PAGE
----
A SMAP in the face for cancer.
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Observed deficits in protein phosphatase 2A (PP2A) function in a variety of human cancers have stimulated drug discovery efforts aimed at restoring PP2A function to inhibit tumor growth. Work published by Sangodkar et al. in this issue of the JCI describes the characterization of orally available small molecule activators of PP2A (SMAPs). These SMAPs attenuated mitogenic signaling and triggered apoptosis in KRAS-mutant lung cancer cells and inhibited tumor growth in murine models. Tumors with mutations in the SMAP-binding site of the PP2A A subunit displayed resistance to SMAPs. Future studies that identify the PP2A-regulated events targeted by SMAPs should guide critical decisions about which cancers might be best treated with these molecules. This study provides encouraging evidence in favor of SMAPs as potential anticancer drugs.
Protein Phosphatase 2
Published Version (Please cite this version)10.1172/JCI94763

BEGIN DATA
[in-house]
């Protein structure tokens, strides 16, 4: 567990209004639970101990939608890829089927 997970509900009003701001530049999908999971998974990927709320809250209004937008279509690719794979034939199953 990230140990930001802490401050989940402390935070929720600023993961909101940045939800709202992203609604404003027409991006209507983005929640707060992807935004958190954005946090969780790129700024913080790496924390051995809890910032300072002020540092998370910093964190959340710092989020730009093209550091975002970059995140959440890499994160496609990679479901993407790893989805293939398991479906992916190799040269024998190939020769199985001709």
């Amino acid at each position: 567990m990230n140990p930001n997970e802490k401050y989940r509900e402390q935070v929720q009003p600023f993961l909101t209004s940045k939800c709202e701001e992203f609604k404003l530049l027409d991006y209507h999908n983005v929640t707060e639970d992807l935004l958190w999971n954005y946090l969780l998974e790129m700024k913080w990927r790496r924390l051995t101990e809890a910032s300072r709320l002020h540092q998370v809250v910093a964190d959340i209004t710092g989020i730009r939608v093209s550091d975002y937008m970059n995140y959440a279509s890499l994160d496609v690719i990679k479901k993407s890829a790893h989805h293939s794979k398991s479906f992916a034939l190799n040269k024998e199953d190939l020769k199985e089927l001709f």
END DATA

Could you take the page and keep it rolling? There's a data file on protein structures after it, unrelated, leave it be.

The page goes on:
Publication InfoShenolikar, Shirish (2017). A SMAP in the face for cancer. The Journal of clinical investigation, 127(6). pp. 2048-2050. 10.1172/JCI94763. Retrieved from https://hdl.handle.net/10161/18126.
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Professor Emeritus of Psychiatry and Behavioral Sciences
Protein phosphorylation controls a wide range of physiological processes in mammalian tissues. Phosphorylation state of cellular proteins is controlled by the opposing actions of protein kinases and phosphatases that are regulated by hormones, neurotransmitters, growth factors and other environmental cues. Our research attempts to understand the communication between protein kinases and phosphatases that dictates cellular protein phosphorylation and the cell's response to hormones. Over the